Rescue Plans Mean Government Ownership of Business*
(January 11, 1997)
Earlier this week, a federal advisory panel advanced various proposals for rescuing the
social security system by means of investing between $1.2 and $4.4 trillion of
social-security-tax revenues in the stock market over the coming years. The purpose is
supposed to be to earn a higher rate of return on the money than government bonds provide
and thereby prevent the impending bankruptcy of the system around 2015. (Up to now
government bonds have been the only legally allowed investment use of the funds.) The
proposal for stock-market investment has met with widespread enthusiasm and virtually no
So far nobody seems to have noticed the fact that implementing such a proposal would
almost certainly mean a major increase in the government's power over business. Unless the
government were prepared to give full freedom to the individual to invest in any stocks of
his choice, it would, as a minimum, have to draw up a list of stocks that it approved for
purchase. The result of this would be that a very large number of publicly traded
companies would be under pressure to convince the government to add their stock to the
list and to keep it on the list. In order to do this, ofcourse, a company, and all the
individuals prominently associated with it, would have to avoid doing anything that might
displease government officials and thereby lead the government to shun the company's
stock. Thus a major new avenue of arbitrary government power would be opened up.
Almost certainly, however, the government would not be content with merely drawing up a
list of approved stocks and then leave the choice of the specific stocks within the list,
and the timing of their purchase and sale, to the discretion of the individual taxpayers.
Doing so would contradict a major underlying premise of the whole social security system.
That premise is that the average person cannot be relied upon to provide adequately for
his old age even under conditions in which all he would have to do is regularly deposit
money in a savings account at a bank or pay the premiums on an endowment-insurance policy.
The truth, of course, is that the average person, and the great majority of people even
of substantially below-average ability, certainly could do this much, provided that they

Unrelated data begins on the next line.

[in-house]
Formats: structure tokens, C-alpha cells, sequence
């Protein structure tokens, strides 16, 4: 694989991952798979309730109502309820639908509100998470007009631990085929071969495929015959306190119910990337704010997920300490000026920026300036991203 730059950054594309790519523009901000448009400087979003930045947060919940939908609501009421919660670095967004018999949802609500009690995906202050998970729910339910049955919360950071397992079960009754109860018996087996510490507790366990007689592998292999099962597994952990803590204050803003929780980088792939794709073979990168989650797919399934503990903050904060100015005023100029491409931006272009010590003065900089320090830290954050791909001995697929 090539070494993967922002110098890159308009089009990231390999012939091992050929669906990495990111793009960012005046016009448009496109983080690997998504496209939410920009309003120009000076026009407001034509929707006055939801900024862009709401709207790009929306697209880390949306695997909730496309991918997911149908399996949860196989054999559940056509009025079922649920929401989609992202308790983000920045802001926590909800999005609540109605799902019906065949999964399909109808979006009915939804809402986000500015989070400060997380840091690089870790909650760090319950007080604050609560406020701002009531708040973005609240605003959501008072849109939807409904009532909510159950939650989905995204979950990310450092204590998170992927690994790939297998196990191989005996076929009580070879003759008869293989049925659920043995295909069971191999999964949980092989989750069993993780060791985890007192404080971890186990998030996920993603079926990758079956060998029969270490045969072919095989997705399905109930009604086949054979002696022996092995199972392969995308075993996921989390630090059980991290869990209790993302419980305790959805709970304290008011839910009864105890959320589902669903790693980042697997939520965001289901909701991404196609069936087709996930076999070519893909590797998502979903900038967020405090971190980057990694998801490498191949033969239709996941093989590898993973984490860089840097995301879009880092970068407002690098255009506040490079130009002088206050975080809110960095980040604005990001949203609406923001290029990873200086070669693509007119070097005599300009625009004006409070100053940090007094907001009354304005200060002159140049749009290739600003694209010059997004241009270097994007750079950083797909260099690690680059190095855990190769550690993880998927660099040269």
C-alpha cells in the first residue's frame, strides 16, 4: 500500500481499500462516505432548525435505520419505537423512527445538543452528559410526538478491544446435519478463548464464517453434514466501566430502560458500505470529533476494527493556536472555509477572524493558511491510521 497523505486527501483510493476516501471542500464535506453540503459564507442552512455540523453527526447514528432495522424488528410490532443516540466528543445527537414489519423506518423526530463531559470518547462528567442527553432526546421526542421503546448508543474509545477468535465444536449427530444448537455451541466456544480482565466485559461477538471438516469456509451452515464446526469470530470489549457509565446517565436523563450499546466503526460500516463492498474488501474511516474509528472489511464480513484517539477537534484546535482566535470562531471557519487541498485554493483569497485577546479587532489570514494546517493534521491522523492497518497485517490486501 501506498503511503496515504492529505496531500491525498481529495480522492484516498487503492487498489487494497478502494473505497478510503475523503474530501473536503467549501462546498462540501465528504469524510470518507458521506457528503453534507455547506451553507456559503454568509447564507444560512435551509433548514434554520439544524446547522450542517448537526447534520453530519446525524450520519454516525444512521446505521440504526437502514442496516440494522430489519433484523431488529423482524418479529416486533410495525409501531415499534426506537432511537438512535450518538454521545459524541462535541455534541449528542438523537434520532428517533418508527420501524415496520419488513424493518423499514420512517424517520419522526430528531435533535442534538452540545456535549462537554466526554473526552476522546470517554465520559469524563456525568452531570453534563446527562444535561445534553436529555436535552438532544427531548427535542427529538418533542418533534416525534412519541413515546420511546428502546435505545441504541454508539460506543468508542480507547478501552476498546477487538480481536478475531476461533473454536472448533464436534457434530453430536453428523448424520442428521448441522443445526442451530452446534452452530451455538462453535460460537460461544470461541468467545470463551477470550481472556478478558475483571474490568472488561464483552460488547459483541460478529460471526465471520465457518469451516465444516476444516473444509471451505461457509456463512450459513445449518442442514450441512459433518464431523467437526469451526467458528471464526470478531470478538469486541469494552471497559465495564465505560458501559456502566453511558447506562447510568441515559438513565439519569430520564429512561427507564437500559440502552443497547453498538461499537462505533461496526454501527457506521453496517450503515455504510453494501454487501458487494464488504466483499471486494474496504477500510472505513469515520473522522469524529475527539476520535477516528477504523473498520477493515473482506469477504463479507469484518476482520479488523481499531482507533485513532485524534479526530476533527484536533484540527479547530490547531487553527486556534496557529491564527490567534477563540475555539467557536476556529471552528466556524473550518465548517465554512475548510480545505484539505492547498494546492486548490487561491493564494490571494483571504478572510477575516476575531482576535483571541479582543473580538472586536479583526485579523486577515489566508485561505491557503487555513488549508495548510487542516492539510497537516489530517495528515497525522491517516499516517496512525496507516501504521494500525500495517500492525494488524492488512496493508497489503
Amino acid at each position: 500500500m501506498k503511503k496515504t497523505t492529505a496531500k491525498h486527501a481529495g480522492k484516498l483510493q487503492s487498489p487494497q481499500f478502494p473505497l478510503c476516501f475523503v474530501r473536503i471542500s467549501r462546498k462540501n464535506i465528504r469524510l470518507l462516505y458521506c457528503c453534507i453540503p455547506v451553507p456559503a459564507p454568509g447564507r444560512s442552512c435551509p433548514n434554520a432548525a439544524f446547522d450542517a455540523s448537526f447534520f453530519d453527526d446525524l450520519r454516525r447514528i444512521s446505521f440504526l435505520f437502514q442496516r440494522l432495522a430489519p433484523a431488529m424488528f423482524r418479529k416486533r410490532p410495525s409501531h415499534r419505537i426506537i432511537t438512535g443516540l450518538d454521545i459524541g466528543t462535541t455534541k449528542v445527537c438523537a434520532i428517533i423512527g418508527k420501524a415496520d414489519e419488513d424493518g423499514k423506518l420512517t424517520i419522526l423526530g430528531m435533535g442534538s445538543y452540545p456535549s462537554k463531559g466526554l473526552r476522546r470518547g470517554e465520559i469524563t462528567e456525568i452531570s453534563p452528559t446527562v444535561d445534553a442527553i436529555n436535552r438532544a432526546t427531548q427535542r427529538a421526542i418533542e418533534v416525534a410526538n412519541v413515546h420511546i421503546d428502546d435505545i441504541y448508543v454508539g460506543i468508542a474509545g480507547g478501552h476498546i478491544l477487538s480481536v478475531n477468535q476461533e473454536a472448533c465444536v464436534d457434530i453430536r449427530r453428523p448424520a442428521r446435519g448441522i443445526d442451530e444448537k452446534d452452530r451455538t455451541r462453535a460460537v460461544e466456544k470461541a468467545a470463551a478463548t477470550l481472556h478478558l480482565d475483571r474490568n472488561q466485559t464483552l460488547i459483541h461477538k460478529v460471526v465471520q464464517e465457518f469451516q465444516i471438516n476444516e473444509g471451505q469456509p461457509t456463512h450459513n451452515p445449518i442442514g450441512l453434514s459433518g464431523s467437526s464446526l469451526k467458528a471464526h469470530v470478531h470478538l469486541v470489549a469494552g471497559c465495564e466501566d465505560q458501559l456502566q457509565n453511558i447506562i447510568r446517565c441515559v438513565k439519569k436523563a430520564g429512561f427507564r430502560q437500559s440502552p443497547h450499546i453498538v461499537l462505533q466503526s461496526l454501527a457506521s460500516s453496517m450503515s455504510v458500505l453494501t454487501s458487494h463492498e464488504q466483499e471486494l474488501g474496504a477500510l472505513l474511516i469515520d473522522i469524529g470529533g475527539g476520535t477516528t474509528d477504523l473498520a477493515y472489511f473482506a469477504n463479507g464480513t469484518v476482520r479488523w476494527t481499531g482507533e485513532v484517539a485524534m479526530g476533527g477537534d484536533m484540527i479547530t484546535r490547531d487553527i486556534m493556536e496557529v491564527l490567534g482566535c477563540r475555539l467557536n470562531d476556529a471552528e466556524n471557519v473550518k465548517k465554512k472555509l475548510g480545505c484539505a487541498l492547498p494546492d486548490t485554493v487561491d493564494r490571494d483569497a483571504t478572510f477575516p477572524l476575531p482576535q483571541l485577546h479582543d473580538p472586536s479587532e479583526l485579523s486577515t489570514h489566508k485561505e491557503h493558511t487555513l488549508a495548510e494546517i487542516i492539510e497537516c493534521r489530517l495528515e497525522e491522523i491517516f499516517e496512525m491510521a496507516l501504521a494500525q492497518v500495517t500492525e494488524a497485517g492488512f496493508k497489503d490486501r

could take the future buying power of their savings for granted. But the government long
ago destroyed the gold standard, and the resulting chronic inflation has left such people
in a situation in which they really are unable to cope with the requirements of saving and
investing on their own. They are unable to cope precisely because investing in the stock
market has been left as practically the only viable form of investment, since it at least
offers hope of keeping up with the rise in prices. Such people--tens of millions of
them--really do not possess the necessary knowledge or, indeed, the necessary time, to
seriously follow the ever changing conditions of the stock market and of the individual
companies and industries whose shares are traded. Alleged concern for these people must
almost inevitably lead to the government taking full and direct charge of any stock-market
investments that might be made under the auspices of the social security system.
The consequences of the government's necessary control over such stock-market
investments would be extremely grave. It would mean that the government would come to
acquire a substantial portion of the stock of most major corporations in the United
States. As a further result, the government would come to appoint members of the
boards of directors of those corporations, in the same way that other substantial
stockholders do. Just imagine practically every major business in the United States
having one or more government members of its board of directors! The distance between
such an arrangement and the government's management of the economic system--i.e.,
socialism--is certainly not very great.
Amazingly, such obvious considerations seem to have escaped the politicians, the news
media, and even "Wall Street," which reportedly looks forward to higher stock
prices, more commissions, and more investment-management fees if social-security funds are
invested in the stock market.
Social security is in trouble. A radical reform is needed. The only really proper
reform is the gradual abolition of the whole system, accompanied by the restoration of
conditions in which people can rely on the future buying power of their savings.
* * *
For further discussion of social security, including how to gradually abolish the
system, see the index entry "Social security" in my newly published book
A Treatise on Economics.